How do you bring the gods of Greek mythology to life on stage for an audience that may not be familiar with their epic tales? We sat down with Allan M. Nazareno, director of The Lightning Thief (US/UK) at Yew Chung International School of Hong Kong, to find out. Below, learn more about the joys and challenges of bringing Percy Jackson’s story to Hong Kong.
Tell us about your experience bringing The Lightning Thief to your stage.
Putting up a show that the students closely relate with made the production process joyful and manageable. When Brandi (my co-director) and I saw how much our cast and crew enjoyed this process, it was truly a happy moment for both of us. We attempted something unique and different from the original production by making full use of our LED wall and letting our actors interact with the images to tell the story. This made the show extremely challenging not only for our actors, but for our tech crew as well. Seeing them successfully pull this off made them feel very fulfilled and that makes Brandi and me extremely happy, too.
What challenges did you face in presenting the show?
The main challenge was that the story deals with fantastical, mythological creatures. We could have opted to invest in costuming and character design, like what most other productions do. However, due to the tight budget for costuming that we had to work with, it was decided that making use of projection animation would be a more viable option for us. However, our school auditorium schedule could only afford us about 10 days to put everything together. To coordinate everything, from tech to live musicians to actors, was extremely challenging given that short amount of time.
Another challenge worth pointing out is that our school only has a few boys wanting to be involved as performers. Thus, we ended up having girls play many male roles. This was a challenge because the keys were difficult for our girls to sing. Our voice coach had to find many creative ways to make the singing work.
How did the students feel about working with their peers?
As this is our all-school musical, so our secondary students had to work with younger students from primary school. Initially, there was resistance and indifference from the older students, who did not want to be around younger children. However, as the production rehearsal progressed, they were able to establish strong relationships with each other.
How did you incorporate a professional projections designer? What did that add to the show?
Since it was decided early on to make use of projections for this show, the school already made arrangements to have a professional projections designer from Manila to create the projections . She already did the animated backdrops for last year’s musical, so it was natural to have her be involved with this project. The first step was to offer a “Projections Animation” class to the students who would help design the production. One boy even went further, operating the projections for the show and helping to create some scenes. It was a great addition to the show as it not only helped us provide creative solutions to the fantastical scenes, but it also allowed our students to be involved in the design and tech aspects.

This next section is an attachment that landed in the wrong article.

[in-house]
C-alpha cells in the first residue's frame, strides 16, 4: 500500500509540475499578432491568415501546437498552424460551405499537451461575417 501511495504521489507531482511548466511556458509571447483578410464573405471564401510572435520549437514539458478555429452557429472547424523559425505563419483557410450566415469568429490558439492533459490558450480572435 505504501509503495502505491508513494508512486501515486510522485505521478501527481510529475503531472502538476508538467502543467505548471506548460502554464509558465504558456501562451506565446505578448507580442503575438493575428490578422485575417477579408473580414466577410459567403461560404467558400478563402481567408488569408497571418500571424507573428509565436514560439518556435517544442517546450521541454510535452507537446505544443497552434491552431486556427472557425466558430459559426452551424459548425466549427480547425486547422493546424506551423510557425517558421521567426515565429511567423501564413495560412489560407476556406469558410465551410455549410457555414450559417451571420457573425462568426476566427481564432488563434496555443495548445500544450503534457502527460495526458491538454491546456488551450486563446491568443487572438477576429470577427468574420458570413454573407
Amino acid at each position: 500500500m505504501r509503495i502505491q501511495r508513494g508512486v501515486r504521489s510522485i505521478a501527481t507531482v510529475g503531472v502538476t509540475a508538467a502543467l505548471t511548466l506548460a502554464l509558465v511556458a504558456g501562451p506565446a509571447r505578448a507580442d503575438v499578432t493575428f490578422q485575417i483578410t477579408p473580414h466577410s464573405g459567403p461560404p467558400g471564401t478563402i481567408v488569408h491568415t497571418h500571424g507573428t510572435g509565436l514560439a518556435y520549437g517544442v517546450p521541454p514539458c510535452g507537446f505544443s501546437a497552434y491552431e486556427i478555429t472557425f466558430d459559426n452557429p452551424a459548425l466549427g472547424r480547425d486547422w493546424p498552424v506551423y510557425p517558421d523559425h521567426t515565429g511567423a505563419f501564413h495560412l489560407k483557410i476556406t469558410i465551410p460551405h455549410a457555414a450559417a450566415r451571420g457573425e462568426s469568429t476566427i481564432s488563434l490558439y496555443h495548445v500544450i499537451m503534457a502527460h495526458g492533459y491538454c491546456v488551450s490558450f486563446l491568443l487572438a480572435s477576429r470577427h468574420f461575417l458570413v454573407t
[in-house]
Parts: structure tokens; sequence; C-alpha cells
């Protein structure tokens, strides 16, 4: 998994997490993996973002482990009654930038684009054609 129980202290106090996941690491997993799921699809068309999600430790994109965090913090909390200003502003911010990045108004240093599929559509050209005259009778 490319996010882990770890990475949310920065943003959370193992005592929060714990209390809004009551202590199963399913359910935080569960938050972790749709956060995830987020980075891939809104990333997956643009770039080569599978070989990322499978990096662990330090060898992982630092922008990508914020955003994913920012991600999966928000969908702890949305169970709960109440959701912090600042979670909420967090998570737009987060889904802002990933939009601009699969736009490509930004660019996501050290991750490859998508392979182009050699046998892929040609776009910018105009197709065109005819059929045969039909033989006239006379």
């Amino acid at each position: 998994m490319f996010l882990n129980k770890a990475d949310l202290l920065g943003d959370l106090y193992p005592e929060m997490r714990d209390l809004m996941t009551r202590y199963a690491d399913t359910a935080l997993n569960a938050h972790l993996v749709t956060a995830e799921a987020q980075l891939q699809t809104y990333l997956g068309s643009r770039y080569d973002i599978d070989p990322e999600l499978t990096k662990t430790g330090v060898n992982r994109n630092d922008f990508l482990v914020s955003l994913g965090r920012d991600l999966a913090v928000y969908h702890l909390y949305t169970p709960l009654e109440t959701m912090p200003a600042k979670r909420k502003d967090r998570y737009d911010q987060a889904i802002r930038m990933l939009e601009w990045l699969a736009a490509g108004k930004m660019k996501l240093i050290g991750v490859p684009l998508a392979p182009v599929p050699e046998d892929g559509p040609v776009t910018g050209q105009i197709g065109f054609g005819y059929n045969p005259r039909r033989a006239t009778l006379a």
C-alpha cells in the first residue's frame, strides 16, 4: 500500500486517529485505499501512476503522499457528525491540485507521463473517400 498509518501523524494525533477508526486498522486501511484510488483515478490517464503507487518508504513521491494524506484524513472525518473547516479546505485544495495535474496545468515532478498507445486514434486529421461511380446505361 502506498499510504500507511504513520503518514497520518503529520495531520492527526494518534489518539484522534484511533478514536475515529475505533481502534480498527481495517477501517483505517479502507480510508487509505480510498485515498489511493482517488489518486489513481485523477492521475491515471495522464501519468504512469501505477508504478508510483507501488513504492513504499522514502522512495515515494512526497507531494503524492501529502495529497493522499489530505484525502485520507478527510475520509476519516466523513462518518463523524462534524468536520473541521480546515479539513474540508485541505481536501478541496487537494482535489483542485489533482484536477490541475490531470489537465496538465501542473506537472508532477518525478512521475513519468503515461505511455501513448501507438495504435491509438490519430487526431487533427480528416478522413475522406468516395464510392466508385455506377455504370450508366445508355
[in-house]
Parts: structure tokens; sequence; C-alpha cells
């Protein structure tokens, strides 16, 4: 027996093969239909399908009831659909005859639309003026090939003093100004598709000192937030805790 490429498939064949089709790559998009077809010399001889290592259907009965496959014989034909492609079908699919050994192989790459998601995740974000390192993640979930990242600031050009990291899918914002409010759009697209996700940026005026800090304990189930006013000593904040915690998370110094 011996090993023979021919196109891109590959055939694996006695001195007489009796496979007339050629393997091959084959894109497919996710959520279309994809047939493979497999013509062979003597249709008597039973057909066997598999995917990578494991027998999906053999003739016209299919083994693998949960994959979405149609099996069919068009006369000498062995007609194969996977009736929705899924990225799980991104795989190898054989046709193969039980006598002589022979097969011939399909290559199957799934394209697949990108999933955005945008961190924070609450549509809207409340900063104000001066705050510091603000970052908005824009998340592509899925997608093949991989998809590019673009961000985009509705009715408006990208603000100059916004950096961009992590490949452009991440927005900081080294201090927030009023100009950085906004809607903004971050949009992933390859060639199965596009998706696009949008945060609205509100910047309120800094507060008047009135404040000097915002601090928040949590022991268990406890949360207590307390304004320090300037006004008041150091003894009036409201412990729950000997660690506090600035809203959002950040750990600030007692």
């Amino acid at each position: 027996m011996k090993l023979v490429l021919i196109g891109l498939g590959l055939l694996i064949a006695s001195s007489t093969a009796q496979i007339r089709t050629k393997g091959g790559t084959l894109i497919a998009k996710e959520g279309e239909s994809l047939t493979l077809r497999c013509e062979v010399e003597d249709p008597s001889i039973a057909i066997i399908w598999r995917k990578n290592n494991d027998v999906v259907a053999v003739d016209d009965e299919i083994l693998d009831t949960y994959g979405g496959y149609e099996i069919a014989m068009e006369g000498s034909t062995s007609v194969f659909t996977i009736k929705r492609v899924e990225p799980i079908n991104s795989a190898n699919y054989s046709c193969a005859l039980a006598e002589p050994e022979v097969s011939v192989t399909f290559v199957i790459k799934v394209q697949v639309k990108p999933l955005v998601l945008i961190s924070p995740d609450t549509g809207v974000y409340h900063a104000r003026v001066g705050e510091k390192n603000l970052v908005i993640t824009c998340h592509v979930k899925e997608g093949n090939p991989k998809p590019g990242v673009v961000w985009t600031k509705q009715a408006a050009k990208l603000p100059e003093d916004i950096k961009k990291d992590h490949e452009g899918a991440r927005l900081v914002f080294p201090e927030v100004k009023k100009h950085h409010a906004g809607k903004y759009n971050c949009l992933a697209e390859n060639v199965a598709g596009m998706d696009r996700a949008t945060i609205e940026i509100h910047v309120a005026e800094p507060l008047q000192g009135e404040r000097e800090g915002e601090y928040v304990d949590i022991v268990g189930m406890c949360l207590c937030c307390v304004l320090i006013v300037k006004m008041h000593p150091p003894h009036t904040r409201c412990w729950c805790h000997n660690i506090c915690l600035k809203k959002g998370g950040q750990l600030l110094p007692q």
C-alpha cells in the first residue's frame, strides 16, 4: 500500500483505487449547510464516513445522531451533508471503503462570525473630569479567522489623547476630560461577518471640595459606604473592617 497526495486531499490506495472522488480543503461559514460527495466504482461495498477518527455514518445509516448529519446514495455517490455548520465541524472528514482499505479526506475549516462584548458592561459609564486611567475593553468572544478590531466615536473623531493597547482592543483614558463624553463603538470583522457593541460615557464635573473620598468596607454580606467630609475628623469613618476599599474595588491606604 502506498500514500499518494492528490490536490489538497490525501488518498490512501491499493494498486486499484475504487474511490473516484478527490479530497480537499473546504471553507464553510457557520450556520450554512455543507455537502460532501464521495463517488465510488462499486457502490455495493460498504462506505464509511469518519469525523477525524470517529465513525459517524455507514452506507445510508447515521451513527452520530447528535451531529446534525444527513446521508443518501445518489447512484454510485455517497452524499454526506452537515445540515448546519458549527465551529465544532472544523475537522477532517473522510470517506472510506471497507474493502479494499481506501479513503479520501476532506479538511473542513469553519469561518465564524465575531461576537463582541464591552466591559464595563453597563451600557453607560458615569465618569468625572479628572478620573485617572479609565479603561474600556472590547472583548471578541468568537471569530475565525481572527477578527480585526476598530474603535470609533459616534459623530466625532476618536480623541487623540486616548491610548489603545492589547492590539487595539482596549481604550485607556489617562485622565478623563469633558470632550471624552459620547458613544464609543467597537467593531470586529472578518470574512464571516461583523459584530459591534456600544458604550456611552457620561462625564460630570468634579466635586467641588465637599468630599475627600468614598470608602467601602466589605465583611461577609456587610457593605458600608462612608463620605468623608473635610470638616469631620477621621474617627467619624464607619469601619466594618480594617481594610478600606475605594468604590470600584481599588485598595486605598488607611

What was the audience’s reaction?
The audience was very enthusiastic. The young audiences especially were thrilled by the fantasy aspects they saw from our animated backdrops. The “D.O.A.” number was the most applauded, as well as “Put You in Your Place.” The student who played Annabeth had a wonderful moment singing her solo.
The story takes place in the US. How did this American story work for a Hong Kong audience?
Luckily, our cast and crew members were quite familiar with the novel and so it was easy to relate to. Three weeks prior to opening night, many of our cast members were with Brandi and me as we led them through a field trip to New York City. Our itinerary included the scenes that figured prominently in the story such as The Metropolitan Museum of Art. Since our students were familiar with the story, they just presented the show as truthfully as they could, and the audience got it. It worked because our students’ performance focused on telling a universal story.
What would you like the students to take away from the show?
As director, I am hoping our actors will learn to appreciate the hard work that tech people do to make them look good on stage. I would want them to remember the hardships we went through and how we as a team were able to overcome the challenges we had to face.
Any tips or advice for other groups producing The Lightning Thief?
I would advise other groups to look for other creative ways to mount the show and not just recreate the original production. The great thing about this piece is that it can surely benefit from different ways of telling the story. Go outside the box to stage this show. It is also perfect for schools as it may be produced with a limited budget. They should not be bothered by the fantastical aspects, as those can be staged in many creative ways.
To license a production of The Lightning Thief, visit Concord Theatricals in the US or UK. Alternatively for the 70-minute, one-act version of the Theatre for Young Audiences Edition find out more in the US or UK.
Header image: 2023 Yew Chung International Schools Secondary Production of The Lightning Thief (Courtesy of Yew Chung Education Foundation)